Leaping Larvae! A new insect jumping technique has been discovered!

It’s a problem we’ve all faced – what do we do when we need to hurl ourselves through the air, but we’re too squidgy to pull off the latch-mediated spring actuation mechanism that all the cool bugs are using? Well, whether or not you wanted an answer to that question, you now have one, and in my opinion it’s pretty neat:

While there are other insect species that are capable of making prodigious leaps, they rely on something called a “latch-mediated spring actuation mechanism.” This means that they essentially have two parts of their body latch onto each other while the insect exerts force, building up a significant amount of energy. The insect then unlatches the two parts, releasing all of that energy at once, allowing it to spring off the ground.

“What makes the L. biguttatus so remarkable is that it makes these leaps without latching two parts of its body together,” Bertone says. “Instead, it uses claws on its legs to grip the ground while it builds up that potential energy — and once those claws release their hold on the ground, that potential energy is converted into kinetic energy, launching it skyward.”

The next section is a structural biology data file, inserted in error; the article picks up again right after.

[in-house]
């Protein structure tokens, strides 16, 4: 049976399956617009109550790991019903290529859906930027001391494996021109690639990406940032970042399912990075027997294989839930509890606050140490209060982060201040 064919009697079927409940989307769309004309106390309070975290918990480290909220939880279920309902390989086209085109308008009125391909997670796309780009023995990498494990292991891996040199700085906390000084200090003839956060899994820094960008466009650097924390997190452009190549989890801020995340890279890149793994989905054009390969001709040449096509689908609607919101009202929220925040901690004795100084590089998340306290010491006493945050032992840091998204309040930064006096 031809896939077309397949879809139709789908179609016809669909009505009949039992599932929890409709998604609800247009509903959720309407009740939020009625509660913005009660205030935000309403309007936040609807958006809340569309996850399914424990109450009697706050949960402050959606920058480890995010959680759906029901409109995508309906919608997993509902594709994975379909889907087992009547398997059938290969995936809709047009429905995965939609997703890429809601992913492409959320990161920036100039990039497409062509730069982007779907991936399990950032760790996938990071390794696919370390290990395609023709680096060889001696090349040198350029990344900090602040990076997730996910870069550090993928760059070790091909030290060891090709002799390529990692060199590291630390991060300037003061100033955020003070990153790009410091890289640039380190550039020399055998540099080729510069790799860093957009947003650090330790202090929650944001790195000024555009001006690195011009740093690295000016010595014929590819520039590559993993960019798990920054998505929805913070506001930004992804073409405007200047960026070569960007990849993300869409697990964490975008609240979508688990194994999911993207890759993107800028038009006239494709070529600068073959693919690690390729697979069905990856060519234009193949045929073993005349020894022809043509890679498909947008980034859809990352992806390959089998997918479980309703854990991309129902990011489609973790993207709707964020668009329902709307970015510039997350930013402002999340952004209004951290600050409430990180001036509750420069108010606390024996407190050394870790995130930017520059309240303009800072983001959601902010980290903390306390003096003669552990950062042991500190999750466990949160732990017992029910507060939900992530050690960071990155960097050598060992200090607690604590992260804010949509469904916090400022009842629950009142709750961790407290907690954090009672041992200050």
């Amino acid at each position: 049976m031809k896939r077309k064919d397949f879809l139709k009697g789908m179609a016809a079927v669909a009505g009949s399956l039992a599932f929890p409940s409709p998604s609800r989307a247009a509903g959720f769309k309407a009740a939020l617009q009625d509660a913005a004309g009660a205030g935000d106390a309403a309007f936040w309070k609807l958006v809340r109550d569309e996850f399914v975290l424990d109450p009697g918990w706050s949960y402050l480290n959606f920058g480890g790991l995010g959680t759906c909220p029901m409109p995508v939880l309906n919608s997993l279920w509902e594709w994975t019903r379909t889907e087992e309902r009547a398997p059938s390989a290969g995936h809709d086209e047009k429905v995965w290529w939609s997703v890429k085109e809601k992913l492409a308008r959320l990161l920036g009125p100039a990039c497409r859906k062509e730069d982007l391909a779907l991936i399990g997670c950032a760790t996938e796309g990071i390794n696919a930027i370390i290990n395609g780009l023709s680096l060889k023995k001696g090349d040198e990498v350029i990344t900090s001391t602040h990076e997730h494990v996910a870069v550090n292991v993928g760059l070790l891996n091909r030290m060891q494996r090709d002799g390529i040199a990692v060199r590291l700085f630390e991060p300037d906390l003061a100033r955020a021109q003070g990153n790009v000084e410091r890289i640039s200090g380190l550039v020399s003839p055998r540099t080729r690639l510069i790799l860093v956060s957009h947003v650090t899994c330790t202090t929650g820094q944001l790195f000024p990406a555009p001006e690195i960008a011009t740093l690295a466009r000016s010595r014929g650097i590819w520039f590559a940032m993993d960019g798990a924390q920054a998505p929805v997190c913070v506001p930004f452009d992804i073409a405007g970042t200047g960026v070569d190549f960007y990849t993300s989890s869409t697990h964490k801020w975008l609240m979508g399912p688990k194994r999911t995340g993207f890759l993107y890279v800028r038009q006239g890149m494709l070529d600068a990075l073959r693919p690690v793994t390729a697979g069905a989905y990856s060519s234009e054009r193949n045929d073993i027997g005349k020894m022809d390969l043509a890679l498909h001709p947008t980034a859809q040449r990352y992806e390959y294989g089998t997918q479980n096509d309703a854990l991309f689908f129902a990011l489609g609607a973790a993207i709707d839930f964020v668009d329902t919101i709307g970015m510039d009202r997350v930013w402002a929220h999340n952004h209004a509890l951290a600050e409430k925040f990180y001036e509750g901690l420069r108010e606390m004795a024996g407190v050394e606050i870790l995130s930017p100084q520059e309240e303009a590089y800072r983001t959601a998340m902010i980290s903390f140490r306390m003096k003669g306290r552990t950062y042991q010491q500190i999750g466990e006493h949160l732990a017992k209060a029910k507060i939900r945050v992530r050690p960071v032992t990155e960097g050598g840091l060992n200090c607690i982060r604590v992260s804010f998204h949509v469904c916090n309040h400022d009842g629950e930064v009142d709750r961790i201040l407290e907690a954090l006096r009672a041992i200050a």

The discovery of the behavior was somewhat serendipitous. Bertone had collected a variety of insect samples from a rotting tree near his lab in order to photograph them when he noticed that these beetle larvae appeared to be hopping.
[…]
“The way these larvae were jumping was impressive at first, but we didn’t immediately understand how unique it was,” Bertone says. “We then shared it with a number of beetle experts around the country, and none of them had seen the jumping behavior before. That’s when we realized we needed to take a closer look at just how the larvae was doing what it was doing.”

To determine how L. biguttatus was able to execute its acrobatics, the researchers filmed the jumps at speeds of up to 60,000 frames per second. This allowed them to capture all of the external movements associated with the jumps, and suggested that the legs were essentially creating a latching mechanism with the ground.

The researchers also conducted a muscle mass assessment to determine whether it was possible for the larvae to make their leaps using just their muscles, as opposed to using a latch mechanism to store energy. They found that the larvae lacked sufficient muscle to hurl themselves into the air as far or as fast as they had been filmed jumping. Ergo, latching onto the ground was the only way the larvae could pull off their aerial feats.